Posts tagged ‘nick cheung ka-fei’
This year’s edition of Hong Kong Cinema at the San Francisco Film Society is chock full of star power, with new movies from some of the biggest movie kings and queens in Hong Kong. The opening night film, Bends, starring the glorious Carina Lau as a wealthy woman and the beautiful Aloys Chen Kun as her driver, looks at class divisions in contemporary Hong Kong. Cantopop also shows up in the festival, with Sky King Jacky Cheung appearing in A Complicated Story, and singing groups Grasshopper and Softhard featured in the documentary The Great War: Director’s Cut.
The festival also features a mini-retrospective of work by the late Lau Kar-Leung, the legendary martial arts director who died earlier this year, with rare big-screen presentations of 36th Chamber of Shaolin (1977) and The Eight Diagram Pole Fighter (1984), both starring the great Gordon Liu.
Also on tap is Johnnie To’s Blind Detective, starring another Sky King, Andy Lau, and his rom-com soulmate Sammi Cheng, together on screen for the first time since 2004’s Yesterday Once More. The premise is similar to To’s earlier film Mad Detective, in which the main character, here with the added characteristic of vision impairment, re-enacts past crime scenes in order to glean clues about the crime. The sight-challenged detective, played by Andy Lau, teams up with Ho (Sammi Cheng), a cop searching for a missing childhood friend.
The movie will probably be a rude shock for anyone expecting a Johnnie To movie like, say, Drug War or Exiled, as it’s pretty much a slapstick comedy with a few action elements sprinkled in. The film definitely leans toward the comic as the cast performs at a fever pitch, mugging and shouting at each other at the top of their lungs—at one point you can actually see the spittle flying from Sammi’s mouth as she bellows away. It’s a crazy farce that probably isn’t for everyone, but I had a great time watching Andy and Sammi go at it in the best screwball comedy tradition. Everyone seems to be enjoying themselves and a wacky good time is had by all, with the genial Andy Lau not afraid to look like an idiot talking with his mouth full and director To framing his stars against huge adverts for tea cakes.
Quite a few of To’s most deadly serious gangster flicks still have little timeouts for a spot of off-kilter humor, such as Nick Cheung eating a porcelain spoon in Election, or badass bodyguards playing paper-ball football in The Mission, or Anthony Wong, Francis Ng, Lam Suet, and Roy Cheung in Exiled fixing up Nick Cheung’s shot-up flat like the triad edition of This Old House, and some of To’s movies, like Too Many Ways to Be Number One or Mad Detective, are one big comic goof. It’s one of the little quirky things that make Milkyway Image films so fun and such a departure from your standard crime movie, since they ride the spectrum from brutal violence to comic relief so rapidly and unexpectedly. So it’s not surprising to find To indulging in his zany side in Blind Detective. It’s a pretty silly movie and there’s a lot of extraneous nonsense, but it’s great to see Andy and Sammi, co-stars of seminal Milkyway rom-coms like Needing You and Love On A Diet, together again and playing off of each other comfortably and naturally. Even if Blind Detective isn’t as brilliantly bleak as Drug War or Election, the movie is confidently executed since, not unlike the titular hero, To can make these movies with his eyes closed.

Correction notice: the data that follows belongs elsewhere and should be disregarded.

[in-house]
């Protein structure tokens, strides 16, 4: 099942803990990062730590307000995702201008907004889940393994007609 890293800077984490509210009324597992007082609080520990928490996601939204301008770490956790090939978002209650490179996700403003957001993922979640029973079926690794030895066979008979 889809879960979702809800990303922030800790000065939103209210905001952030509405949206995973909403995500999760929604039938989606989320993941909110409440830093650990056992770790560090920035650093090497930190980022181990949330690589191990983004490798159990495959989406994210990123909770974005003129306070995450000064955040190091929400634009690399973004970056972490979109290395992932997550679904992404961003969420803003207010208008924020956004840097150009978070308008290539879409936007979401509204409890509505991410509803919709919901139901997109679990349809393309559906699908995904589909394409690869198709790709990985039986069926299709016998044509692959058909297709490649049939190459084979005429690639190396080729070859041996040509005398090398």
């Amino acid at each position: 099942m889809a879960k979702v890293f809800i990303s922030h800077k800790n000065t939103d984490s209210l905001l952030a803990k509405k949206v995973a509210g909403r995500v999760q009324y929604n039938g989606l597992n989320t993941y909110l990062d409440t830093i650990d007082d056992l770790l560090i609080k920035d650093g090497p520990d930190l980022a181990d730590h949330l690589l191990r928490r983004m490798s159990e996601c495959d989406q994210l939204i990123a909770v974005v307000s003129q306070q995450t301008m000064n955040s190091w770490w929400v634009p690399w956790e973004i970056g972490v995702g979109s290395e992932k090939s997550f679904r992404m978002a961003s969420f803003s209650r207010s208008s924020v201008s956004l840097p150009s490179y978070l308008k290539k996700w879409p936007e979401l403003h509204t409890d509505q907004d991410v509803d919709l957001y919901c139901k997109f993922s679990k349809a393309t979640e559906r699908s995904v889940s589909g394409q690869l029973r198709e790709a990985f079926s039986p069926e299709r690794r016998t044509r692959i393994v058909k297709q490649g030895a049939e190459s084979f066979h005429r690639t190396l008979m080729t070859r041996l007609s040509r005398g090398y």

More Hong Kong movie royalty make an appearance in The Last Tycoon, starring the legendary trio of Chow Yun-Fat, Sammo Hung, and Francis Ng, along with mainland star Huang Xioaming. The movie is a remake of The Bund, the 1980s Hong Kong drama that made CYF a household name as a righteous gangster rising through the ranks in 1930s Shanghai. The series was remade a few years ago with HXM in the same role that CYF played back in the day and, in a bit a stunt casting, in The Last Tycoon they reprise that role, with HXM playing the younger version and CYF the older version. The two also swapped dubbing chores for each other, with HXM voicing the character in the Mandarin dub and CYF working the Cantonese dub.